With the average recruitment of just one member of staff costing a business approximately £5,000 for a management position and £2,000 for all other positions, and taking nine weeks to complete, surely you want to make sure you spend that money and time wisely.  Whether you are about to recruit for the first time, or have done it before but with varying success then read on … Don’t have time now? Download our  Gateway guide to employing people.

Employing people is what will make your business step away from being a one-man (or woman) band to creating a business that generates income for you, whether you do the work yourself or not.  It is what will allow you to establish a balance between work and leisure time, and perhaps even the occasional holiday.

However, we know that employing people can be a pretty daunting thought, especially if it’s for the first time.  Suddenly, you are responsible for someone else’s livelihood and all the perceived responsibility that comes with that.  The second daunting thought usually focuses around all the horror stories you hear about employing people – what if they take you to the cleaners for something you do wrong; whether you meant to or not?!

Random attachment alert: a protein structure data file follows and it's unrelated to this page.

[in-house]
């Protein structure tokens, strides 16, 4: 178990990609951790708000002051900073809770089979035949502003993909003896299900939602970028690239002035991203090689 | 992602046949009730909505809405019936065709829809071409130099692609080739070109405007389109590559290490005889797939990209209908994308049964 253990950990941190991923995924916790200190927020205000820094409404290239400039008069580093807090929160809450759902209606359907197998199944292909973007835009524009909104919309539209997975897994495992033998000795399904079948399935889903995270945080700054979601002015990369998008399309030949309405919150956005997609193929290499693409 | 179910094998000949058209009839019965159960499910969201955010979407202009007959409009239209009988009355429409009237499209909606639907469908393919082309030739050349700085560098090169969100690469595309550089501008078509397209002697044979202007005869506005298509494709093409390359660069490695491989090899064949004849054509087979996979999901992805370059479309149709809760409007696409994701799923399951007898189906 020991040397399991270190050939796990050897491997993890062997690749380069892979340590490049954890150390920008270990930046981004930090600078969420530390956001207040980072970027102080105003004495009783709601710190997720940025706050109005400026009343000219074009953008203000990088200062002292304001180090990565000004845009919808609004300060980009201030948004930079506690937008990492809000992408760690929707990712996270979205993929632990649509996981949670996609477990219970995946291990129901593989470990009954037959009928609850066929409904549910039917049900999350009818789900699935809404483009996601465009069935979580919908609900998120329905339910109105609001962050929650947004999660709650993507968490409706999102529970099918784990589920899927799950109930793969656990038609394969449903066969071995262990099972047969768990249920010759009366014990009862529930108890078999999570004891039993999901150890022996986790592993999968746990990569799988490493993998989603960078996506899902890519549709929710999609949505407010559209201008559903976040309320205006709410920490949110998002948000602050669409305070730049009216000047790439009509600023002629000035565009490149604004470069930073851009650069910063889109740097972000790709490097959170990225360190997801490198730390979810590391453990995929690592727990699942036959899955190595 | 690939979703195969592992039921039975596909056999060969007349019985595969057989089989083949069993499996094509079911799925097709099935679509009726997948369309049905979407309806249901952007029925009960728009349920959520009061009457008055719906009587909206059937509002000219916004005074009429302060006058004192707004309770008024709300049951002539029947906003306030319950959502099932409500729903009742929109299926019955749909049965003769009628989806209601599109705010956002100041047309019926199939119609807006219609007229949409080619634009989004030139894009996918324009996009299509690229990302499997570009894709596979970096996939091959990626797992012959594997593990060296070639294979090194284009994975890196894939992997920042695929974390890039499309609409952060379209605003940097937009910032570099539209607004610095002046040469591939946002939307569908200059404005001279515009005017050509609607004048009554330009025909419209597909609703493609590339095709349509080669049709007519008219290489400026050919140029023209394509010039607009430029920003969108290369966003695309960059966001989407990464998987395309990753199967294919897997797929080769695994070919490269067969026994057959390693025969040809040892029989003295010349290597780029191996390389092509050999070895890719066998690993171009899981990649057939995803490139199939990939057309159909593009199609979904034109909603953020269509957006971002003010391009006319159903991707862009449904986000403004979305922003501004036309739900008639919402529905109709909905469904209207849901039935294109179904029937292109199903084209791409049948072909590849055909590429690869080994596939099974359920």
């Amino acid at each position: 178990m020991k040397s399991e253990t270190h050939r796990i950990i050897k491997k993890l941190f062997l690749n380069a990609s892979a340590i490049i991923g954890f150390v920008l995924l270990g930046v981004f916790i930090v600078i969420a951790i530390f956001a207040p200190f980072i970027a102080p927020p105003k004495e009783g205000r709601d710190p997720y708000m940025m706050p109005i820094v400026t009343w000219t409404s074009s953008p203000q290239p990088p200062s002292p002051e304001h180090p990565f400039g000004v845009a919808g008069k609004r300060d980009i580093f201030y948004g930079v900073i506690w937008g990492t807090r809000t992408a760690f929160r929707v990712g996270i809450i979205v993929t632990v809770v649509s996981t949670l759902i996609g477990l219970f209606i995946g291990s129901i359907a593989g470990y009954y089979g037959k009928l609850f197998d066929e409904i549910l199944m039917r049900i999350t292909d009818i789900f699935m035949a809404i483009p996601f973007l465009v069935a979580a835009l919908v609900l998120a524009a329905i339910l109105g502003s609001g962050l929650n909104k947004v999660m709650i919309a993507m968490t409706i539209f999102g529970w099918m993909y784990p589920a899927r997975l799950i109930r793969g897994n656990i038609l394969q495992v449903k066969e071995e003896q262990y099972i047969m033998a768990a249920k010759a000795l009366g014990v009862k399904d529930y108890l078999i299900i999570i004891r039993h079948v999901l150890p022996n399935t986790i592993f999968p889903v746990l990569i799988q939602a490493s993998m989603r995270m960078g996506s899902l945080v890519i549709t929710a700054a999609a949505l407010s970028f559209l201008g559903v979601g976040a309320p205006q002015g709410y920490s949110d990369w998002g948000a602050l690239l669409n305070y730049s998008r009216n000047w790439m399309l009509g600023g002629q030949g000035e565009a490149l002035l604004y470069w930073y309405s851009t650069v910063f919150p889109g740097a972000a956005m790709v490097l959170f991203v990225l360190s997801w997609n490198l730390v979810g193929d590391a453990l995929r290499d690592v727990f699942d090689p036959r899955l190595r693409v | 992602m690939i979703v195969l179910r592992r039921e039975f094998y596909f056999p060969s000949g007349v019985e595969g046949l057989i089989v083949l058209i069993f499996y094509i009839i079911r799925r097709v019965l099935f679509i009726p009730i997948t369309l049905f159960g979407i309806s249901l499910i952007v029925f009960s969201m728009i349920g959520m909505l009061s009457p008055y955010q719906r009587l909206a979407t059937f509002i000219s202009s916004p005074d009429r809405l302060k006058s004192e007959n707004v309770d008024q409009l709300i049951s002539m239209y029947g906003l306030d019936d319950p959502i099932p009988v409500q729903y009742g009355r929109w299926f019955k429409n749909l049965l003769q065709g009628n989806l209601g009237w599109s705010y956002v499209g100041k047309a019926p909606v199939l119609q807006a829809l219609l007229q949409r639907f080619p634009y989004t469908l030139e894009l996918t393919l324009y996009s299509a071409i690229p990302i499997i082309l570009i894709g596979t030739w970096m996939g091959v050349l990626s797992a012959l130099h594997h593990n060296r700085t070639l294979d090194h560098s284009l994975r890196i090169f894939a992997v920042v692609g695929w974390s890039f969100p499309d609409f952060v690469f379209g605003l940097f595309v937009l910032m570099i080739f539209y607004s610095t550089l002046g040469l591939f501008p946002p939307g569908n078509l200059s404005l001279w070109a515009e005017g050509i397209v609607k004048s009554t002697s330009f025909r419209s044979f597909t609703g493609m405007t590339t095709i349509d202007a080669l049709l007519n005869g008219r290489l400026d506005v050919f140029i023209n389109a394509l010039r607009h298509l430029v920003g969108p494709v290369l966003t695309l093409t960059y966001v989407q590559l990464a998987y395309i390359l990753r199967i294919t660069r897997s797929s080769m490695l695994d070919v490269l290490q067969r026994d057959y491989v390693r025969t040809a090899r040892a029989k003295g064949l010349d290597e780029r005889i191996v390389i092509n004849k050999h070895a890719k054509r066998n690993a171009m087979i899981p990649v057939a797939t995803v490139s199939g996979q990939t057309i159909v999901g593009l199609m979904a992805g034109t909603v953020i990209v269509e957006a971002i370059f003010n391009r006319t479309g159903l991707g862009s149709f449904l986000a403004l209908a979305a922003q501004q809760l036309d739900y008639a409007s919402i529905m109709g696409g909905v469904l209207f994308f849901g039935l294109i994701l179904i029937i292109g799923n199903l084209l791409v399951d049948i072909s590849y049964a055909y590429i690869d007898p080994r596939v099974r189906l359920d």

Recruitment is so much more than remembering to plan some interview questions a few minutes before the person walks in the door.  The Resourcing and Talent Planning Survey undertaken by the Chartered Institute of Personnel CIPD (2020) shows that the average cost of recruiting a general member of staff in 2020 was £2,000, rising to £5,000 for management and leadership positions.  How these costs are arrived at is discussed in this report, but we’re pretty sure if you are going to spend at least £2,000 on recruiting then you want to spend more than a few minutes planning how to make the most of that money?  You wouldn’t spend £2,000 on a whim on anything else, so why recruitment?  Another cost to consider is what it will cost if you get recruitment wrong, again covered in this report.  This goes way beyond “simply” paying out another £2,000 to do it all again, what if you do give someone the job and they turn out to be a bad choice and cause chaos in your business?